I recently read a comment from someone asking if our parents were better parents than we are? Which is better, being permissive or being strict?
Her conclusion was that our parents, the strict disciplinarians, were better. Her reasoning had something to do with her five year old son not doing as he was told, he wanted choices. To her this seemed bad, children should not have choices on everything and shouldn’t expect it, or want it. After all who’s the parent? Parent’s make the rules, and children need to obey.
I believe children deserve at the very least the same respect as adults. As such they should have a voice. They might not want to go somewhere they have to (i.e. Agatha really didn’t want to go to the Dr. recently) but it doesn’t mean there is no choice. They can choose to fight tooth and nail, or not. As parents we have to guide them. Give them information, and most importantly listen to their reasoning. If we say, “too bad, you have to see the Dr.” to Agatha she’ll fight even harder. She’ll kick, she’ll cry, maybe worse. But if we hold her, and let her tell us why she doesn’t want to go. If we acknowledge how scary it is, and let it be scary. She’ll still not be happy about it, but she’ll go.
So children should have choice, and when there is no real option for choice, they should be allowed a voice. Allow them to choose a way to make something less of an ordeal. Will it help if Agatha has a sticker after the appt? Sure, so give her one. Will it help if she get’s to roar and scare the Dr? Yep, so before the Dr does anything, pass along the message that he needs to be frightened of her cute little roar (no smiling allowed). Or you could spend thirty minutes holding a kicking screaming, frightened toddler, hating every second, and really not liking your own precious baby. And making it so she doesn’t trust you as much, and so she is less likely to turn to you when she needs help. All so you can be boss.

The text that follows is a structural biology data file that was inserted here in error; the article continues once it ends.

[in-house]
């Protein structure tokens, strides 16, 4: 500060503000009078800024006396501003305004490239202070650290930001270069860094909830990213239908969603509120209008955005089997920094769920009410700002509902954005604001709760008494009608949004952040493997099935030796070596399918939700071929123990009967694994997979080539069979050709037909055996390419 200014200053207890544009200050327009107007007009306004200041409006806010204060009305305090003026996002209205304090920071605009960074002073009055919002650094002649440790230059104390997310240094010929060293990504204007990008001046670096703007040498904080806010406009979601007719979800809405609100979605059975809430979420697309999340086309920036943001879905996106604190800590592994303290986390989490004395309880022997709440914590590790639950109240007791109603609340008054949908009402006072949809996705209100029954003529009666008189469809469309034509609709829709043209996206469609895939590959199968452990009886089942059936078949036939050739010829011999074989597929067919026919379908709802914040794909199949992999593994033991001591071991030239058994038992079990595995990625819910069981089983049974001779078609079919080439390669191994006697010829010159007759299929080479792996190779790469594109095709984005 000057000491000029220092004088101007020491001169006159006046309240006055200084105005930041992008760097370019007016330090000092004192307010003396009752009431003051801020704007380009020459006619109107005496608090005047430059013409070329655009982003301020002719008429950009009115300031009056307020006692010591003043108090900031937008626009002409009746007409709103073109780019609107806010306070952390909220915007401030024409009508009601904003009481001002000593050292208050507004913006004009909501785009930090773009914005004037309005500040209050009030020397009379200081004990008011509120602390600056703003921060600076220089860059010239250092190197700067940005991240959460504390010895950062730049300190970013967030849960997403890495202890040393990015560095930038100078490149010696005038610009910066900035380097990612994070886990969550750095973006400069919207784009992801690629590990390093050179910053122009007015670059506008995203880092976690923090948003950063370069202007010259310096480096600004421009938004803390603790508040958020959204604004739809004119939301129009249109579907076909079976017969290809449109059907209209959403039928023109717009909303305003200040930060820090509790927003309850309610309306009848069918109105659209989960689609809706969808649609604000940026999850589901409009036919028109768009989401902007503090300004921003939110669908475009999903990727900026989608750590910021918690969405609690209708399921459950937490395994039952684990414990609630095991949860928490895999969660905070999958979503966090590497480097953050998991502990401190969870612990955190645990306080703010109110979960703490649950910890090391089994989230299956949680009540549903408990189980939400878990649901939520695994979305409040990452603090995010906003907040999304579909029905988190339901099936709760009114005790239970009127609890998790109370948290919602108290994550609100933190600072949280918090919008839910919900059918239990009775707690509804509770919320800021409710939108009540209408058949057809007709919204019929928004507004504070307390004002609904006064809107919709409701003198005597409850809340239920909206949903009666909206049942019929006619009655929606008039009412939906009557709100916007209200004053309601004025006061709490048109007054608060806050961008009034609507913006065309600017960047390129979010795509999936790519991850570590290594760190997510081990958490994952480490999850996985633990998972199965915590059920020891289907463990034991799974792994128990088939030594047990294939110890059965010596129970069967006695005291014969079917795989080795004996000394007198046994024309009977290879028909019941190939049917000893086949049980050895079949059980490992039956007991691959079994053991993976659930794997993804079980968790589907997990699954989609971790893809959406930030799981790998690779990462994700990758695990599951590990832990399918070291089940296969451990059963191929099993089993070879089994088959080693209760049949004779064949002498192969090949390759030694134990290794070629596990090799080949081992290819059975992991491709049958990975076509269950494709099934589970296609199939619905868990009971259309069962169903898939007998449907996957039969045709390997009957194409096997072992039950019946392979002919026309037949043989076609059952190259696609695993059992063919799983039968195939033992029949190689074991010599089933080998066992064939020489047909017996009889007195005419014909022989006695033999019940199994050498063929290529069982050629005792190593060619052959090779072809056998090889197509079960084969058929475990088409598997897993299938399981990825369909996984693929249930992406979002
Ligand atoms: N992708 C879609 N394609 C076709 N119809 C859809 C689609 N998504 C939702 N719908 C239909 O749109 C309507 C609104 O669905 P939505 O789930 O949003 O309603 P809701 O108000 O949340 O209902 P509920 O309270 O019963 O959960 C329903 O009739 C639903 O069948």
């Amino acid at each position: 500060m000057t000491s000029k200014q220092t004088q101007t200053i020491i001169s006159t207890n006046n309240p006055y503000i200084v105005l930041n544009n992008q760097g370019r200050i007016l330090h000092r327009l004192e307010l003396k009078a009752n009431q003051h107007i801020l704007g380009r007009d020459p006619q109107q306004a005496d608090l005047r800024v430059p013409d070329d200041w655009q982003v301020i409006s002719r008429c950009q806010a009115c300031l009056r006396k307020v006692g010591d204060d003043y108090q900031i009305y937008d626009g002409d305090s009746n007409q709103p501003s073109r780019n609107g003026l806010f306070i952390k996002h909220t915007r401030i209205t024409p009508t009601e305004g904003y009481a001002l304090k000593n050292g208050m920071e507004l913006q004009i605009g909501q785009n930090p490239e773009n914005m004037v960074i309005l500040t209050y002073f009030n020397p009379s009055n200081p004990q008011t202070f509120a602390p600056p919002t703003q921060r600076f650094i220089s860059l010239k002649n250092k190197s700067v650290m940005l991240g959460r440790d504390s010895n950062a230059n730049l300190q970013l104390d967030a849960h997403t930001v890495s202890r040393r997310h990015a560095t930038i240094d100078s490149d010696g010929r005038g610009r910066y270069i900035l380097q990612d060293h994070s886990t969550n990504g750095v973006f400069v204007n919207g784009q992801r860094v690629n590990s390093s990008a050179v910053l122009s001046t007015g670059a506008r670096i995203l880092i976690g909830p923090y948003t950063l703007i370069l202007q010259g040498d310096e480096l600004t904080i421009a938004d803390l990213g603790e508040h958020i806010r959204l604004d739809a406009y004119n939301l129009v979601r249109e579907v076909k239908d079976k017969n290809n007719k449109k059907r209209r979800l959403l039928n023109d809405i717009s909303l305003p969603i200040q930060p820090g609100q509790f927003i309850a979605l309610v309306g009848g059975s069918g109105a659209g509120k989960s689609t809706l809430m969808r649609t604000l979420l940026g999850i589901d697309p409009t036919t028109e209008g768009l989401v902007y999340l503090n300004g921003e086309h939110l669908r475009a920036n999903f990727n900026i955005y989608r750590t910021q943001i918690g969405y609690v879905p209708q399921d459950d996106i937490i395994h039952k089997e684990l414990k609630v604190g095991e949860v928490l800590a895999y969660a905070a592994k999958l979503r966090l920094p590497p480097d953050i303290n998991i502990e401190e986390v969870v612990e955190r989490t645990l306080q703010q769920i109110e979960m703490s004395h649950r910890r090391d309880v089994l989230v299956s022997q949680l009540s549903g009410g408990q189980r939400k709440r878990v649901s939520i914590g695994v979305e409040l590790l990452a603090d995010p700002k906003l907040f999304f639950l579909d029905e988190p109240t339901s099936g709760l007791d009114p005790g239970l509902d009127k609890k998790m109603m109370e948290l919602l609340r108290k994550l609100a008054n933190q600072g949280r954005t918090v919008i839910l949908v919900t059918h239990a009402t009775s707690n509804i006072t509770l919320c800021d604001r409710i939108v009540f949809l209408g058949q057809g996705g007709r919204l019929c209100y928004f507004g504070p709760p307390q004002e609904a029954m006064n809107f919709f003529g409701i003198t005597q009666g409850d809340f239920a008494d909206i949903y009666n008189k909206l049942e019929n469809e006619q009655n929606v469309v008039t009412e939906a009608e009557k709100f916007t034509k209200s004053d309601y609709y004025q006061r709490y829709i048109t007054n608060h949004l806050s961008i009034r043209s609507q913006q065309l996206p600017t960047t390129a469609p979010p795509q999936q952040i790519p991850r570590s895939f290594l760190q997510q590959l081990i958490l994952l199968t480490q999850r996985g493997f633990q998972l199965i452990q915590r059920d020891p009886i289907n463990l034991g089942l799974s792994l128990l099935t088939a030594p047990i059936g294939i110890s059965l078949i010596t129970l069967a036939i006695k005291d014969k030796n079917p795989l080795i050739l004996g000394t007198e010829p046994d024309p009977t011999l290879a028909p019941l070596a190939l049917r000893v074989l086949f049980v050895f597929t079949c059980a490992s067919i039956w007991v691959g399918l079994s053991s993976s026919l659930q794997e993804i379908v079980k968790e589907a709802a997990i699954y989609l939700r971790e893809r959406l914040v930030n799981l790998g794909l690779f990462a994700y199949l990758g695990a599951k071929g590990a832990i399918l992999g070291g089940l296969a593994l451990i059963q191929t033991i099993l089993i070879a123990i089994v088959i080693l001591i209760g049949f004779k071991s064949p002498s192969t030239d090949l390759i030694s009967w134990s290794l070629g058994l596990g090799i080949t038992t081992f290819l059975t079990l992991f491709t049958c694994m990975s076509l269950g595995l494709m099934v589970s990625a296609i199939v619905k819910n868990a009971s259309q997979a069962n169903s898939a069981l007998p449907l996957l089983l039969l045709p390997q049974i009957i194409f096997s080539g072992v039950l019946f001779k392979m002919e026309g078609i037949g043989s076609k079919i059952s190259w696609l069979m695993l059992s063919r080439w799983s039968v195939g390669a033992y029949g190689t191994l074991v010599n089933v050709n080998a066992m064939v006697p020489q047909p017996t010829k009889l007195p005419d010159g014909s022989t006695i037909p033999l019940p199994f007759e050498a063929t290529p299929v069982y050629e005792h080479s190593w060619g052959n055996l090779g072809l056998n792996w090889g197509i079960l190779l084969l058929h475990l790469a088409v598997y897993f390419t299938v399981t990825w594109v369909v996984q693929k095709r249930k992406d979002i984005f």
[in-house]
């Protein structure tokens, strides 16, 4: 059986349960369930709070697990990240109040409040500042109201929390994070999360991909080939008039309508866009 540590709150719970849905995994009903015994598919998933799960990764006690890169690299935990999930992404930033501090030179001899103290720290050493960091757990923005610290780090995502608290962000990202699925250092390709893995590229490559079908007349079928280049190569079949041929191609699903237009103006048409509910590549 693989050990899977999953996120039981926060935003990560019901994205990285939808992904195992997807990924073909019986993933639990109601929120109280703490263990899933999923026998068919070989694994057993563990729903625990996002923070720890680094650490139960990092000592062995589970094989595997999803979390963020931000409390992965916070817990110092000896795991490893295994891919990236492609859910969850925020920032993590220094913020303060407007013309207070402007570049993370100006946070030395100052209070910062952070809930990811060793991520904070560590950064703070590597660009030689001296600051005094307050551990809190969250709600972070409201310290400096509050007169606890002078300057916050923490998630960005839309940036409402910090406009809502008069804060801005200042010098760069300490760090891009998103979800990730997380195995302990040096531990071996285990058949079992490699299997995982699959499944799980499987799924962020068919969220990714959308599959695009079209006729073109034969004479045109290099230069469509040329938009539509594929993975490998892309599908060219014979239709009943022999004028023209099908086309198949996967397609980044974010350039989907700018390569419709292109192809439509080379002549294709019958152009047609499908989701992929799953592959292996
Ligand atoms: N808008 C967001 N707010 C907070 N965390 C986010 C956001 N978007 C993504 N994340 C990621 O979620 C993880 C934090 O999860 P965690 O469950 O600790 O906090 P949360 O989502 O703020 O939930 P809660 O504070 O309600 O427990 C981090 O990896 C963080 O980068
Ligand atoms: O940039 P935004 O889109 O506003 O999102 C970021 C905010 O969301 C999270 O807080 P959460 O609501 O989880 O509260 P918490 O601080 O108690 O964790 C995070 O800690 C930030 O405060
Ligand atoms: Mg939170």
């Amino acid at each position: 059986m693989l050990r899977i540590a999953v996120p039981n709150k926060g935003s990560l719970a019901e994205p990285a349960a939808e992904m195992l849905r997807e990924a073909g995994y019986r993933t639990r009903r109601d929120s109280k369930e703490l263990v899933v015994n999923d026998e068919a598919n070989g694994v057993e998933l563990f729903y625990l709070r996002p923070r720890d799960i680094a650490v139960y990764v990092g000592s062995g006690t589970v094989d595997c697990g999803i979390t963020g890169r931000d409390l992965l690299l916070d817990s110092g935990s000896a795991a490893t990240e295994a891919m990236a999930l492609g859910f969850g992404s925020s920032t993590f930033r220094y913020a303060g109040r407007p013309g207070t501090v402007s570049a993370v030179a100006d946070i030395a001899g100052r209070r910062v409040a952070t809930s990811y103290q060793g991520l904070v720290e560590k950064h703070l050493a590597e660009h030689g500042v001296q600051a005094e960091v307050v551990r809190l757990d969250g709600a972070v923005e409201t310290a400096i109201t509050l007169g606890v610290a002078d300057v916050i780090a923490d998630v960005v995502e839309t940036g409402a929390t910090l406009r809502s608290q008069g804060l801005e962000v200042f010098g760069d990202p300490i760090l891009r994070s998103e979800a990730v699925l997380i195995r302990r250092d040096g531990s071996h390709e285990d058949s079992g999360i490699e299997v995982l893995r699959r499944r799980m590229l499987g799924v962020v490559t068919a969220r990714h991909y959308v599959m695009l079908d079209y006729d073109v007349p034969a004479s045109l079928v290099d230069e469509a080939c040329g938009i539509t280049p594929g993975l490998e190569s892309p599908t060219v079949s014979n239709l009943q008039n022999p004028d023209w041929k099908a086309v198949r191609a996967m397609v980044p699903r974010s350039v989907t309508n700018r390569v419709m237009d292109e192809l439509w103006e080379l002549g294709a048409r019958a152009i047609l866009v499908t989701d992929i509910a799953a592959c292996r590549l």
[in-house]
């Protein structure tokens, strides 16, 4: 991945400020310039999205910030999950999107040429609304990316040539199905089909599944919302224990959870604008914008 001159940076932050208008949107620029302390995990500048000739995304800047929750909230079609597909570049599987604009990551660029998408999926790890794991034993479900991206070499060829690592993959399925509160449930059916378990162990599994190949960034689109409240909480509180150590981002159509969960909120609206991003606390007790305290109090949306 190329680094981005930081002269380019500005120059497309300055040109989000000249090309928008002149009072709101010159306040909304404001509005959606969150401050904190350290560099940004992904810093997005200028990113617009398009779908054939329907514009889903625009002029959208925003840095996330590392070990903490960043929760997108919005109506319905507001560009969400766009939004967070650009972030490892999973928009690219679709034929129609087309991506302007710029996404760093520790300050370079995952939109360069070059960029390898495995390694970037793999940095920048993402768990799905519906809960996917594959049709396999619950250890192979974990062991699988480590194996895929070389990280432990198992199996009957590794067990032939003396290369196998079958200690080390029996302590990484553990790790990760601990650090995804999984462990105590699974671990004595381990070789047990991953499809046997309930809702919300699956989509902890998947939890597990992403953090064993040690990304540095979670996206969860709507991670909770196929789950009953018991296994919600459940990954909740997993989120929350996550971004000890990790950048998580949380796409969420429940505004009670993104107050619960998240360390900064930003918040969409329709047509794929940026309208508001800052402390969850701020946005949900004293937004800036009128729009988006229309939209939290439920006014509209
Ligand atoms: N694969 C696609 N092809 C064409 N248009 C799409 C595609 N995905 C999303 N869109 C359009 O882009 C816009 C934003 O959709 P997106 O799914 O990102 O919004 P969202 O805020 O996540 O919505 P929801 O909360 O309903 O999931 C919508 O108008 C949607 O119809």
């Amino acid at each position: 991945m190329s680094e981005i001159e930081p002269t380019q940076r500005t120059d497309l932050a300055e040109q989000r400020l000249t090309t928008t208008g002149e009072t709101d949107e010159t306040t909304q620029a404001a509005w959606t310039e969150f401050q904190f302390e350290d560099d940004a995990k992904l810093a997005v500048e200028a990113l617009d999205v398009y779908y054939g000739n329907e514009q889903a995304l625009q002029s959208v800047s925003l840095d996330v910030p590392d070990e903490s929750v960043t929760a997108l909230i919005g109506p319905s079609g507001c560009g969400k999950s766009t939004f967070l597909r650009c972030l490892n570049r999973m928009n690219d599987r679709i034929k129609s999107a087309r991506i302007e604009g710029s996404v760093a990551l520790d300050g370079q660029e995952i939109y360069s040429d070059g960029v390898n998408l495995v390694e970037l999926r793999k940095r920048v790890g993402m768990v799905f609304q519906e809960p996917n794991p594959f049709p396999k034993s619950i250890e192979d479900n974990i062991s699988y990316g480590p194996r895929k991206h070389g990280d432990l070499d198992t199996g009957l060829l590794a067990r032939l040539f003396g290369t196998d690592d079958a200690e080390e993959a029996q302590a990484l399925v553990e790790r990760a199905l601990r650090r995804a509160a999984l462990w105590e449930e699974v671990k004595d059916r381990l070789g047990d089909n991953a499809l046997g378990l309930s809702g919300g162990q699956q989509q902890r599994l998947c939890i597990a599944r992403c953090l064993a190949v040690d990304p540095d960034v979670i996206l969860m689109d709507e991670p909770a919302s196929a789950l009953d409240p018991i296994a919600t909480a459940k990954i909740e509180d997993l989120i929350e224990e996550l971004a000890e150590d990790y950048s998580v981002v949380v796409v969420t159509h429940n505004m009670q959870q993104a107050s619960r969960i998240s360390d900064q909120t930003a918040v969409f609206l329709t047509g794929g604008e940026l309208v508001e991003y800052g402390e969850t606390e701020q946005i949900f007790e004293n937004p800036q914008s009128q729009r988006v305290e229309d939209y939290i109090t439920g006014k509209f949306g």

I know which path I’d rather choose. Which path I try to follow.
From the mainstream perspective there are still more than two methods of parenting. Strict or permissive are only the far extremes. There are still middle ground parenting styles to consider. The parents that have a list of rules, and are consistent in enforcing them. The parents who have a list of rules, but realize situations change and a new list might need to be created. The gentle disciplinarian who teaches their child how to handle emotions and various situations by modeling the behaviours, but not forcing the child to copy.
In fact, of the many parenting books I’ve read, most agreed that a middle ground was the best approach. Being overly strict led children to act out and hide behaviours they thought the parents wouldn’t approve of. Being permissive led children to wild outbursts, and/or destructive behaviour.
What type of a parent am I? An imperfect one. I make mistakes. I’ve yelled at my sweet girls on occasion. When I’ve been at a loss as to how to handle a situation I’ve resorted to threats. Those are things I’m not proud of, and those are things I want to stop doing.
As we journey to gentle discipline and through to radical unschooling we hope to see fewer and fewer of these undesirable behaviours. We hope to find a greater ability to see the best of each situation, of each intent. We hope to step back from our own expectations and allow new possibilities to open before us. We hope to hear ourselves say “Yes!” to our children more often, and change those “no’s” to possibilities.
It’s a long journey. After all we were raised by parents who view(ed) things very differently than we do. We have to overcome our own backgrounds in order to see the future.